This discovery was very much a happy accident. If you were following the blog back in spring, you’ll remember that I was working away on the muslin for my wedding dress. This project, more than any other, really honed my skills when it came to achieving perfect fit. Unfortunately, at the very end of the project (I was literally trimming down the back seam as a final step), I accidentally cut through the main fabric on the back of the dress. This left a massive hole right in the centre-back.

Needless to say, many tears and much sadness followed. But then a thought occurred to me. Why not just patch it?! Since it was a pre-wedding dress make in navy blue – with white polka dots – I figured that dotting some red heart patches around the dress would be a fabulously appropriate addition. I was honestly terrified that it would make the dress look super kitschy but it ended up working perfectly!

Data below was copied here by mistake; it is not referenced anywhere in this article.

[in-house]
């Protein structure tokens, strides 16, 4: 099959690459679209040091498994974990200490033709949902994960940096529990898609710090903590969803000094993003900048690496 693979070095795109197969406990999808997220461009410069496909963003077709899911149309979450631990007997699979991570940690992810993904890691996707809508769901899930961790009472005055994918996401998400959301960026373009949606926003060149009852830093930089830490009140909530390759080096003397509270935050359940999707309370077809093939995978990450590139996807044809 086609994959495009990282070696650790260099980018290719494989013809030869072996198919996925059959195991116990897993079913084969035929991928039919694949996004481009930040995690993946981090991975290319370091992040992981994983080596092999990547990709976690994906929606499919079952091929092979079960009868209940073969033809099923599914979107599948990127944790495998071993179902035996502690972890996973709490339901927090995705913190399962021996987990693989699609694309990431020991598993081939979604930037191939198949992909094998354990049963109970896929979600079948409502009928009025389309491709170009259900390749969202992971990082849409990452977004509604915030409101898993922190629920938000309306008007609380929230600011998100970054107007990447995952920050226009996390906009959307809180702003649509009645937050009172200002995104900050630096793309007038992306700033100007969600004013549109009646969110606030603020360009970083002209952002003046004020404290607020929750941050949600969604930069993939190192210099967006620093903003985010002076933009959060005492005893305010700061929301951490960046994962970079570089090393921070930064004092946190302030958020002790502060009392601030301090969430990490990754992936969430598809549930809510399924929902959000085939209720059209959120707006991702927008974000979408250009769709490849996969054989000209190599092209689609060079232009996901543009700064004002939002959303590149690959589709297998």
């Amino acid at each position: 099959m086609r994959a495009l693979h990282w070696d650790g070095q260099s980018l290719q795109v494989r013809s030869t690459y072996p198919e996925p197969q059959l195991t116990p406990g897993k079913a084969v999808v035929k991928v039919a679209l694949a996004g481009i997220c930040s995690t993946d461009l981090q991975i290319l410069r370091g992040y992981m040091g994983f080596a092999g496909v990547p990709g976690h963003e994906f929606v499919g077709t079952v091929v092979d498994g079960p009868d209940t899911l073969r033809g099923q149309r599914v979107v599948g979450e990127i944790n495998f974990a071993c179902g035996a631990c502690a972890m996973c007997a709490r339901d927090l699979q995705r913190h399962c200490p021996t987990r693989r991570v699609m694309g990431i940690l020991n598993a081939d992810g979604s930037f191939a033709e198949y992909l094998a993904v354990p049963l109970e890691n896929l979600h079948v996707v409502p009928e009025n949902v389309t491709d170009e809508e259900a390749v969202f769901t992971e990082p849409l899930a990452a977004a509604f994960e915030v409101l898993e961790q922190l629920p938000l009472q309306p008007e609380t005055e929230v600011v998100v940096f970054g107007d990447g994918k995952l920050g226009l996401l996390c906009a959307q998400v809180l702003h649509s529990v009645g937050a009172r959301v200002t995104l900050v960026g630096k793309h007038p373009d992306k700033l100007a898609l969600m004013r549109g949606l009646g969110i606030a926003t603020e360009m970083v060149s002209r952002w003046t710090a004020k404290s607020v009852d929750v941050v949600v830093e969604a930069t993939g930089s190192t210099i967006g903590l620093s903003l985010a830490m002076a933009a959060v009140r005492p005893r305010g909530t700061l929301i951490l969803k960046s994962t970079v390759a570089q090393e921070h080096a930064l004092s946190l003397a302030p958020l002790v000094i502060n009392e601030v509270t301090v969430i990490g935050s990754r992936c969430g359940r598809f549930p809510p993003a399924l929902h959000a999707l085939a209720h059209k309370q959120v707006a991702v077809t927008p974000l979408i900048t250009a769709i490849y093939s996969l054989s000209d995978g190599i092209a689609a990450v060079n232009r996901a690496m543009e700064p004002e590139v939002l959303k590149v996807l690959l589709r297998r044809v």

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I’ve become such an advocate of cute patches. And they were super easy to make. I simply drew some heart shapes onto paper (for a more complex shape, you might want to find a template online), attached them to the fabric and cut out the number I wanted. I attached iron-on interfacing to them in order to stop fraying and then top-stitched them onto the dress. The whole process took me about an hour and I honestly couldn’t imagine the dress without them!

I haven’t seen a lot of use of patches out there. So, once again, let me know if you’ve used any in the past. One of the great things about using patches is that there are so many available to buy online! The hardest part is deciding where they might be appropriate to use. So if you have any inspiration to provide, please send it my way!